Everything Has Its Own Time

Viola Ježková
Czech Republic / 2017 / 29 min.
section: Czech Joy
World Premiere
Alchemical Furnace
This film has a 1000 views limit.After he finished shooting his last feature-length film Insects, Jan Švankmajer became the protagonist of a film himself. His creative method is partially revealed by Jan Daňhel and Adam Oľha, who spent three years with the internationally acknowledged filmmaker, graphic artist and unorthodox thinker. This allowed them to capture specific situations as well as the artist’s general thoughts on food, fetishes, and the end of both humankind and Western civilization. This playful, associative and tactile portrait, whose fluctuating form provides an outline of various options, is supplemented with the perspectives of friends and colleagues, chiefly Jaromír Kallista, the producer of Švankmajer’s films. The artist’s wife and muse Eva is shown throughout the film through memories, dreams and archive footage.     “We wanted to create a formally independent film that does not copy Švankmajer’s signature style. Just as in alchemy, we based our work on three mutually interconnected principles. Specifically these were Jan Švankmajer, Jaromír Kallista and Eva Švankmajerová. Another very important element was the Surrealist Group, which is Švankmajer’s second family.” A. Oľha  
personal program

Alchemical Furnace

Jan Daňhel, Adam Oľha
Czech Republic, Slovakia / 2020 / 118 min.
section: Czech Joy
Czech Premiere
Kiruna – A Brand New World
Apocalyptic depiction of an area literally engulfed by the mining industry is presented in this documentary that observes the eponymous northern Swedish city, part of which was abandoned due to activities in the nearby iron mine. The mining company’s management decided not to halt profitable mining activities and instead made the decision to move the residents of the threatened district. Using footage shot in the city inside the Arctic Circle and directly in the mines, the director has uncovered subtle film imagery, and using the stories of three protagonists now living in a bizarre inter-time, imaginatively addresses the topics of resettlement, tradition, and respect for a particular location. “The dystopian story of Kiruna is about lost people looking for a home in an uprooted city. It shows the dark side of the advanced society, whether in Sweden or the Czech Republic.” G. Stocklassa

Kiruna – A Brand New World

Greta Stocklassa
Czech Republic / 2019 / 87 min.
section: Czech Joy
Czech Premiere
Once Upon a Time in Poland
This film has a 500 views limit.Director Karel Žalud, with directors Vít Klusák and Filip Remunda, visited Poland over the course of several years to better understand Poles and their relationship with God. In the film, Žalud turns to casual passers-by, nuns celebrating the anniversary of the baptism of Poland, a representative of the anti-Semitic Radio Maryja, and a priest accused of sexual harassment. While they are all clear on matters of faith, the filmmaker, who himself seeks spiritual support, is increasingly skeptical. Christianity in today’s Poland seems to offer answers, but only to questions agreed upon by the church and the conservative government.     “It’s like a road movie through the medieval Catholic landscape. In short, it is a documentary football match, with one team being the most atheistic nation in Europe, which we are, versus the Poles, who are the most Catholic.” V. KlusákThis film will be available for 7 days after its online premiere.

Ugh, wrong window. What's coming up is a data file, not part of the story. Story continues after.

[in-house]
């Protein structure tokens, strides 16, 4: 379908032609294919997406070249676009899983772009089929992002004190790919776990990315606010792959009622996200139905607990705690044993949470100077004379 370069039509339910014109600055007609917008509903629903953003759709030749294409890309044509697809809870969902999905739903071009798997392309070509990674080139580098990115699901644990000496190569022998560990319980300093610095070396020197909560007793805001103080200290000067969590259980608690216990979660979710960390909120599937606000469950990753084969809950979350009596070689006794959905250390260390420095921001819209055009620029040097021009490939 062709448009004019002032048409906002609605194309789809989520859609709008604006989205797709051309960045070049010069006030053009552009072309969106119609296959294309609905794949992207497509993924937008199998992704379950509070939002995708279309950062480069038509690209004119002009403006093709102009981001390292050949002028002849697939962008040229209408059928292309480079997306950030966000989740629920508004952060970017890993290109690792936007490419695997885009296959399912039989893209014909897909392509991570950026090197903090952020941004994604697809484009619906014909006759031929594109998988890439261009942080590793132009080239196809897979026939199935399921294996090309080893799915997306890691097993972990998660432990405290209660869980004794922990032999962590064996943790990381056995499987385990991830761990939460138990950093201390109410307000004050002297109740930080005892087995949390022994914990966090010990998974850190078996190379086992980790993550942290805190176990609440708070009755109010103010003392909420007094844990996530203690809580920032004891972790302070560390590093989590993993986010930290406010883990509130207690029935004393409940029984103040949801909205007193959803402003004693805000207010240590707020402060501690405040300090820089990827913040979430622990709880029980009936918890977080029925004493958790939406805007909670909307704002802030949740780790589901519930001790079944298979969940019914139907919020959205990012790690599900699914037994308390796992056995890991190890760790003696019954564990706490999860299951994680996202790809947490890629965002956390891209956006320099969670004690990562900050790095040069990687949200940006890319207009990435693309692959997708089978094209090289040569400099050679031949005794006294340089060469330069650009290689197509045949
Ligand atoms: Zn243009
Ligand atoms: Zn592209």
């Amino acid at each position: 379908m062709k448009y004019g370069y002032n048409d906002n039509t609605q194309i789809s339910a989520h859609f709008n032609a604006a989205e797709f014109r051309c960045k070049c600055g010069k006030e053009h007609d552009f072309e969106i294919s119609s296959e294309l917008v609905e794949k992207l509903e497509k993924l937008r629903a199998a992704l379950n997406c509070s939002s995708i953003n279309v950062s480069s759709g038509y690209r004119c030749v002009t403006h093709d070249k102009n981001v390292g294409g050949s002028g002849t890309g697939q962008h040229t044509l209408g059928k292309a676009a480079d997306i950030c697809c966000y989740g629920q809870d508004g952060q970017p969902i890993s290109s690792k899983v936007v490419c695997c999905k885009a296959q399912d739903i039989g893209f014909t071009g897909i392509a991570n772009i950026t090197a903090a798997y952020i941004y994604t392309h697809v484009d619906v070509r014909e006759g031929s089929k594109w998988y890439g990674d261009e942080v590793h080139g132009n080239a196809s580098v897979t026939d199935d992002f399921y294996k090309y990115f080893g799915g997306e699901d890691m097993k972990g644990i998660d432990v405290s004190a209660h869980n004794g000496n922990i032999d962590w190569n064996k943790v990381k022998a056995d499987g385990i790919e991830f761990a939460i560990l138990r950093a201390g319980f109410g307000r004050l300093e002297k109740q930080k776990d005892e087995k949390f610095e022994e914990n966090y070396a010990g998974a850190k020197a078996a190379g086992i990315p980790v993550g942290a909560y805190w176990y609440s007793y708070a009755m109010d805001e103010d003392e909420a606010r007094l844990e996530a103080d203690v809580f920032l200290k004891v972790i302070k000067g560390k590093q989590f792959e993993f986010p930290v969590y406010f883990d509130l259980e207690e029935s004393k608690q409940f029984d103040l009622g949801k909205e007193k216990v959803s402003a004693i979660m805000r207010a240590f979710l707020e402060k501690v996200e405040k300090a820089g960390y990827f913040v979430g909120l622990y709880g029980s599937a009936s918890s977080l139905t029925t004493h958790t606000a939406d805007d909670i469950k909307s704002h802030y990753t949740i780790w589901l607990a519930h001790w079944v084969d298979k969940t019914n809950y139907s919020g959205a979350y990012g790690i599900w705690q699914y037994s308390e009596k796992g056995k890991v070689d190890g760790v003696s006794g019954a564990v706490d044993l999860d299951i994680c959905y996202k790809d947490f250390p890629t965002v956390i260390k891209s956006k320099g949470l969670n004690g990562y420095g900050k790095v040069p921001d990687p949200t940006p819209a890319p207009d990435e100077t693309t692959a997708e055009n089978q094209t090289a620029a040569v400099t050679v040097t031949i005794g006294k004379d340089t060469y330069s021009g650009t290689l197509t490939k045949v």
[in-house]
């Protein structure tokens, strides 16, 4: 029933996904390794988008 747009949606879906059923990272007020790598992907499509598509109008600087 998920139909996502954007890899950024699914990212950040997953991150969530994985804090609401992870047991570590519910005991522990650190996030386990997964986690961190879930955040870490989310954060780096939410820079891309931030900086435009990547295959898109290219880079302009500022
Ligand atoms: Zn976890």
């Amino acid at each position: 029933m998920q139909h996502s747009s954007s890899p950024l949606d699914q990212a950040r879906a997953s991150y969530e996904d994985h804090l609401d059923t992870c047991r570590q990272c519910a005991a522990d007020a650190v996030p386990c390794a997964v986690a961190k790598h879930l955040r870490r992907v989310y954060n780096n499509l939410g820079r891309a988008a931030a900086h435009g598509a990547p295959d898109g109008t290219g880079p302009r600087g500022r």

personal program

Once Upon a Time in Poland

Vít Klusák, Filip Remunda
Czech Republic, Poland, Slovakia / 2020 / 97 min.
section: Czech Joy
International Premiere
FREM
The film is a reaction to the current wave of post-humanist thinking caused by the development of technology and artifi cial intelligence as well as the climate crisis. The human species is beginning to realize its insignifi cance and transience, and human identity has found itself in a crisis. The fi lm FREM attempts to refl ect this feeling and creates a dehumanized and alienated view of landscape and nature beyond human perception of reality. Incomplete thoughts and fragments of dialogue, diverse music interrupted by rushes and glitches, and the seemingly confused, unanchored camera, create a disturbing, philosophical refl ection on the limits of anthropocentric thinking. "Making this film was an extreme experience, in every aspect, not only physical, since we shot in Antarctica. I had to think un-thinkable. Leave the prison of anthropomorphism behind. Stop being human." V. Čákanyová

FREM

Viera Čákanyová
Czech Republic, Slovakia / 2019 / 73 min.
section: Czech Joy
World Premiere
Ministerstvo kultury
Fond kinematografie
Creative Europe
Město Jihlava
Kraj Vysočina
Česká televize
Český rozhlas